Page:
Armistice Day and Remembrance Sunday
The signing of the Armistice on 11 November 1918 marked the end of the First World War, a date that we now commemorate with Remembrance Day in honour of those who have fallen to secure and protect our freedom.
The first official Armistice Day celebrations were held by King George V at Buckingham Palace in 1919 when he hosted Raymond Poincaré, the President of France.
Today it is observed by all nations of the Commonwealth, while many other countries mark the anniversary as a day of memorial. A one- or two-minute silence is traditionally held at 11.00am, recognising the precise time that the hostilities ceased in 1918 – the 11th hour of the 11th day of the 11th month.
Most British cities hold ceremonies at war memorials and in public spaces. In London, a national memorial ceremony takes place at the Cenotaph on Whitehall, when Royal Marine buglers sound “The Last Post” and wreaths are laid by members of the Royal Family, political party leaders, significant military figures and civilians.
Remembrance Day takes on an added significance this year (2018) as the centenary of the end of the First World War.
The poppy has been a prominent symbol of remembrance for almost a century, with millions of commemorative flowers produced every year to pay tribute to those who have fallen.
In 1915, Lieutenant Colonel John McCrae from Canada, observed the poppies growing in the fields of Ypres and subsequently wrote the poem ‘In Flanders Fields’ and the line “In Flanders fields the poppies blow, between the crosses, row on row”.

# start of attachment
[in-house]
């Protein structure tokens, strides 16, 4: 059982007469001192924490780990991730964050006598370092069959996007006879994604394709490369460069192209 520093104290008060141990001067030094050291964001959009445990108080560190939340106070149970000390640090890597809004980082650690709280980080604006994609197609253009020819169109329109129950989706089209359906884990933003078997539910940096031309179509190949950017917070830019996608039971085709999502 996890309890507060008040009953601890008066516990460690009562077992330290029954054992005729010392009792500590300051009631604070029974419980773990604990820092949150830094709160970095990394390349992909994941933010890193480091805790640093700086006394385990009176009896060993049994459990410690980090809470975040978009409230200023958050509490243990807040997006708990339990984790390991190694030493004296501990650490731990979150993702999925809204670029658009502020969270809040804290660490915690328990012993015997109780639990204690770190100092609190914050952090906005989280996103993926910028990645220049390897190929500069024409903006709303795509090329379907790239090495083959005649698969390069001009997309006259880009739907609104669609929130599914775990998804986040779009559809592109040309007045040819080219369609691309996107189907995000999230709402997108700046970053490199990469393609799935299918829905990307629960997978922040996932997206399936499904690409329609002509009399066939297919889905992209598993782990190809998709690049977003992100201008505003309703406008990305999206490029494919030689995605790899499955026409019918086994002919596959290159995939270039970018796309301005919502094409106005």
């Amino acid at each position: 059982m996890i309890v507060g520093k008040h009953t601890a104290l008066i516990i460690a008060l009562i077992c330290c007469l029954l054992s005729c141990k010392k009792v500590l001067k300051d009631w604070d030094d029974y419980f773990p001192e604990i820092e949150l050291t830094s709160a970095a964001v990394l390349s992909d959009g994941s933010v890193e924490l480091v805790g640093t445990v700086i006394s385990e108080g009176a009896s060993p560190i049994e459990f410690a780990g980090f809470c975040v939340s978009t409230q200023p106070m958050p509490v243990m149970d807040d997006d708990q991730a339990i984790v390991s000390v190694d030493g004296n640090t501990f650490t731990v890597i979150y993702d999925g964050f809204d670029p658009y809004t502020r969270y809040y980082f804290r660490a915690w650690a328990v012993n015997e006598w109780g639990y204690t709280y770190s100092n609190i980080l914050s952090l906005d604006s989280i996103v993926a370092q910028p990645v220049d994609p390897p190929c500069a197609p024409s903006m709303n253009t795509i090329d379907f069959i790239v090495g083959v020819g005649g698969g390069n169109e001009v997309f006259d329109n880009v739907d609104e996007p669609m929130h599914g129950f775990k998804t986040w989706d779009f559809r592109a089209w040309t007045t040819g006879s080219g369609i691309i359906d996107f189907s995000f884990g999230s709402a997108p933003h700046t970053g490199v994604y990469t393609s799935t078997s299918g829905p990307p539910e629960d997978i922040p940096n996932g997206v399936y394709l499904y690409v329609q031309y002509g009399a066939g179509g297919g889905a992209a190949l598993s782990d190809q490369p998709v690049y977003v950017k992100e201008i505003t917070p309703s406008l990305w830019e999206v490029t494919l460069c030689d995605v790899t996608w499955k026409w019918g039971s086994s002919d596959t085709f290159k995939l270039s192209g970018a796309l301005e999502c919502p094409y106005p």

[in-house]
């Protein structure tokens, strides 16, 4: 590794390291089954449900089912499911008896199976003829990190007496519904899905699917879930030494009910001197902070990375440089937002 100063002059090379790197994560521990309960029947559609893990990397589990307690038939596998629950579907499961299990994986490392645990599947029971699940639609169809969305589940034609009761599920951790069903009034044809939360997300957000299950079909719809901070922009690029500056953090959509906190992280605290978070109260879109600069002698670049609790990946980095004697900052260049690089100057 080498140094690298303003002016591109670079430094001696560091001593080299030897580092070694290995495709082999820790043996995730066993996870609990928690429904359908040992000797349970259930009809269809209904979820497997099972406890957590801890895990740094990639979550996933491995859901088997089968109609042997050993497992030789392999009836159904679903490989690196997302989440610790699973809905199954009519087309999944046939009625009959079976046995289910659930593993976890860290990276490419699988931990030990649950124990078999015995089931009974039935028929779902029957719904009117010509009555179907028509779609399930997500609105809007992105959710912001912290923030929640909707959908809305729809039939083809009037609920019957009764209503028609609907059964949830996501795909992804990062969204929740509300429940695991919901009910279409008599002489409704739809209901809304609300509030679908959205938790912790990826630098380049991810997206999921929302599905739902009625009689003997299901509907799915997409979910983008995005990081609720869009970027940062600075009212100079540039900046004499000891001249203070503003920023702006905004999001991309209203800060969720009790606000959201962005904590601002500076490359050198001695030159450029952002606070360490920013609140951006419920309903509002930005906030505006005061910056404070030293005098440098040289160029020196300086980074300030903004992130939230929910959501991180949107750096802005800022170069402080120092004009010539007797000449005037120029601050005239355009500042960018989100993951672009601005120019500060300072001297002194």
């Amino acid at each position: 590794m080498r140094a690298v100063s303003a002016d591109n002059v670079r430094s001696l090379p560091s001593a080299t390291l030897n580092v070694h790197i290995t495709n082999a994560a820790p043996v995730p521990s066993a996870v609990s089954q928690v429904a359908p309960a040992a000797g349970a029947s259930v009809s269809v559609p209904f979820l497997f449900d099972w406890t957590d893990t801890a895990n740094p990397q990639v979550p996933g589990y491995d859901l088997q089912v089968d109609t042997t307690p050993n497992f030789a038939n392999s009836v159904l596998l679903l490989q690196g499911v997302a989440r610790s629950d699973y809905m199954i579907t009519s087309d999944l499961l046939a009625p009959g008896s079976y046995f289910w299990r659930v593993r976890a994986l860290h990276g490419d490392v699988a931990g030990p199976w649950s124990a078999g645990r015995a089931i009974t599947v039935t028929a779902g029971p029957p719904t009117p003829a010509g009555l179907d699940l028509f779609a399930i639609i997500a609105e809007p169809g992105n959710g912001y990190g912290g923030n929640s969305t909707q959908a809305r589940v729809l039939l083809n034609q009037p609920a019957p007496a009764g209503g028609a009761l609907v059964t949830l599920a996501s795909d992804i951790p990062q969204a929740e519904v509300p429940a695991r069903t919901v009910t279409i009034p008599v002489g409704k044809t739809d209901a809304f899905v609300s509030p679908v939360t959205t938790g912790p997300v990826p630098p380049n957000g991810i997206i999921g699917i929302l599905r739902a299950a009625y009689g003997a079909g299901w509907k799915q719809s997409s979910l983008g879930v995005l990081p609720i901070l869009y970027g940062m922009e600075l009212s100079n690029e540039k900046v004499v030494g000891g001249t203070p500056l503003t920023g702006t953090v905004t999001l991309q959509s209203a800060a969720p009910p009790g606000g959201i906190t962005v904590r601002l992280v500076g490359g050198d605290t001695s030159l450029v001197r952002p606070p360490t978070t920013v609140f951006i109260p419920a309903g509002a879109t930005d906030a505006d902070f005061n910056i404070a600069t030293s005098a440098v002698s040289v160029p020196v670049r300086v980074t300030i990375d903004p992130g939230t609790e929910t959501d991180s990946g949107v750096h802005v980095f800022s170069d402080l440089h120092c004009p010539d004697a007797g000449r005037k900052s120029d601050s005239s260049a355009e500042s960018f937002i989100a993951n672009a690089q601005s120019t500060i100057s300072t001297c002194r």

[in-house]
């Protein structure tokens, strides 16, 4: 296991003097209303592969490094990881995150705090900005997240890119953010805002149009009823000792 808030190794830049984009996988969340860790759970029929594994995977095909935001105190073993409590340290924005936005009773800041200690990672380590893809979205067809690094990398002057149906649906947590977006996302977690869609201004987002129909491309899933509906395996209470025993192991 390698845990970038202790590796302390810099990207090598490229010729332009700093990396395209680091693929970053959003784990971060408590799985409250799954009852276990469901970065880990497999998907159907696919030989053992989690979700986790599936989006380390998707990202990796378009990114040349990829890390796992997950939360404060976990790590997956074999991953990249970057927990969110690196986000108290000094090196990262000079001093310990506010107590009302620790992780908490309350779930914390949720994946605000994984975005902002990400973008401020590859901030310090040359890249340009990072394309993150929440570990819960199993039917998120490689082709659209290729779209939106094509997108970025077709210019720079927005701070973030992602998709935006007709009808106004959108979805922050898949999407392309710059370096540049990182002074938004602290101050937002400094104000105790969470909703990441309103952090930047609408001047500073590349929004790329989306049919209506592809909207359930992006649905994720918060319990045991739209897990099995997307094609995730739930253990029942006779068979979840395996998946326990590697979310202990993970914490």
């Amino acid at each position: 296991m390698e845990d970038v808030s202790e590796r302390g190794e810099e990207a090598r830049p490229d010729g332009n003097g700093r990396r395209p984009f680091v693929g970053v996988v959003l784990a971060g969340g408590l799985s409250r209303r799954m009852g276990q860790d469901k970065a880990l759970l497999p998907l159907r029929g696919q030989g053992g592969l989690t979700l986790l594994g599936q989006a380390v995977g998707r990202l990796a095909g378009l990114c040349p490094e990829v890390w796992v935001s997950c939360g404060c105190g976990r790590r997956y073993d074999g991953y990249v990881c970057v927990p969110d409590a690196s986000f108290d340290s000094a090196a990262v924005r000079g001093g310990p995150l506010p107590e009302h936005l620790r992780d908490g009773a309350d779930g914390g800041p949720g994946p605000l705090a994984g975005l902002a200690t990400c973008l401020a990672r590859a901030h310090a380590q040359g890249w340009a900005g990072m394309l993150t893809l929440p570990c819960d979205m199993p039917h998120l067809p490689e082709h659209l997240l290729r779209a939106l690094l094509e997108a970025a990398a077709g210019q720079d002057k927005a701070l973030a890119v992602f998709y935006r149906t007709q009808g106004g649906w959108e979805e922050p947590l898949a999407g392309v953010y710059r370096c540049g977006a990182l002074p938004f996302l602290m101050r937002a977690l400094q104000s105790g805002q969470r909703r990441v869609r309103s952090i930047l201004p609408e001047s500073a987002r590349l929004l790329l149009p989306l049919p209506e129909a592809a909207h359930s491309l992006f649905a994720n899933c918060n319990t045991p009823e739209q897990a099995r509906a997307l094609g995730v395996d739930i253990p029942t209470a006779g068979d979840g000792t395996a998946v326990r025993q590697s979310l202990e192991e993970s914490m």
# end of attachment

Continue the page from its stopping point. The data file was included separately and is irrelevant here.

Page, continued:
The poppy was adopted as a symbol of remembrance by the newly-formed Royal British Legion, a charity established to provide support for members and veterans of the British Armed Forces and their families.
Outside the UK, poppies are predominantly worn in Commonwealth nations such as Canada, Australia, New Zealand and South Africa, and to a lesser extent in the US.
The poppy is:
A symbol of Remembrance and hope
Worn by millions of people
Red because of the natural colour of field poppies
The poppy is NOT:
A symbol of death or a sign of support for war
A reflection of politics or religion
Red to reflect the colour of blood
Wearing a poppy is a personal choice and reflects individual and personal memories. It is not compulsory but is greatly appreciated by those it helps – those currently serving in our Armed Forces, veterans, and their families and dependants.
We have created a 45% volume gin in memory of our late father, Tommy Wilson, which we launched in October 2017. Tommy served in the Suez invasion, with the British Army and passed away in late August 2016. As ‘Tommy’ is also a generic name and term of endearment for a soldier, it seemed appropriate that this gin should be called Tommy’s.
Thomas followed in his father’s footsteps and joined the Army himself, serving in the 1st Battalion, Parachute Regiment (1PARA). Thomas served multiple tours including Northern Ireland, Kosovo and Sierra Leone. He also worked as a Private Military Contractor in Afghanistan. Thomas continues to support the festival of Remembrance and is the Parade Commander of the local parade in Portree, Isle of Skye.
Military charities are close to Thomas’ heart and the decision to donate to these charities from every sale of a bottle of Tommy’s gin was an easy one to make.
The imagery and artwork on the Tommy’s Gin bottle draw inspiration from the Commando Memorial, near Spean Bridge which we pass every week as we deliver our gin to the mainland.
The memorial is one of the UK’s best-known monuments, both as a war memorial and as a tourist attraction offering spectacular views of Ben Nevis and Aonach Mòr.
Each year over the weekend of Remembrance Sunday the WWII, post-war and present-day Commandos and their families and friends gather at Spean Bridge’s famous Commando Memorial to remember comrades who have died. Both Army and Royal Marine Commandos and special units from all forces are represented and many former comrades are reunited for the first time at this emotional service.